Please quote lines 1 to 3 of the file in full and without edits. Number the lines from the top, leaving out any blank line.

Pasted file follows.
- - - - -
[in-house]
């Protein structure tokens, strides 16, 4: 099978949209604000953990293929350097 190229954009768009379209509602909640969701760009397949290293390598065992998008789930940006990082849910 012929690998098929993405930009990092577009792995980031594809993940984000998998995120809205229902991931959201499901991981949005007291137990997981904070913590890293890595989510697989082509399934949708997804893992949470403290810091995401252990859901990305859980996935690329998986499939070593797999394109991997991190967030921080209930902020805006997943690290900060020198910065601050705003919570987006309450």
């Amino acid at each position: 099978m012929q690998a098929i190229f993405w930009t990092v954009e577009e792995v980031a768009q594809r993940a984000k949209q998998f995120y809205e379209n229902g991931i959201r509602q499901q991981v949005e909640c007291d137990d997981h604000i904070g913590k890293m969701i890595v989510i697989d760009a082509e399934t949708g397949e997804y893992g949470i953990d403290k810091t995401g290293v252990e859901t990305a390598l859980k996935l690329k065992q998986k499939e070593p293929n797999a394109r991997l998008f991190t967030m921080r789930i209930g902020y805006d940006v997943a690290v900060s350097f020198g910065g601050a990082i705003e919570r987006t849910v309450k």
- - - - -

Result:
[in-house]
């Protein structure tokens, strides 16, 4: 099978949209604000953990293929350097 190229954009768009379209509602909640969701760009397949290293390598065992998008789930940006990082849910 012929690998098929993405930009990092577009792995980031594809993940984000998998995120809205229902991931959201499901991981949005007291137990997981904070913590890293890595989510697989082509399934949708997804893992949470403290810091995401252990859901990305859980996935690329998986499939070593797999394109991997991190967030921080209930902020805006997943690290900060020198910065601050705003919570987006309450």
């Amino acid at each position: 099978m012929q690998a098929i190229f993405w930009t990092v954009e577009e792995v980031a768009q594809r993940a984000k949209q998998f995120y809205e379209n229902g991931i959201r509602q499901q991981v949005e909640c007291d137990d997981h604000i904070g913590k890293m969701i890595v989510i697989d760009a082509e399934t949708g397949e997804y893992g949470i953990d403290k810091t995401g290293v252990e859901t990305a390598l859980k996935l690329k065992q998986k499939e070593p293929n797999a394109r991997l998008f991190t967030m921080r789930i209930g902020y805006d940006v997943a690290v900060s350097f020198g910065g601050a990082i705003e919570r987006t849910v309450k």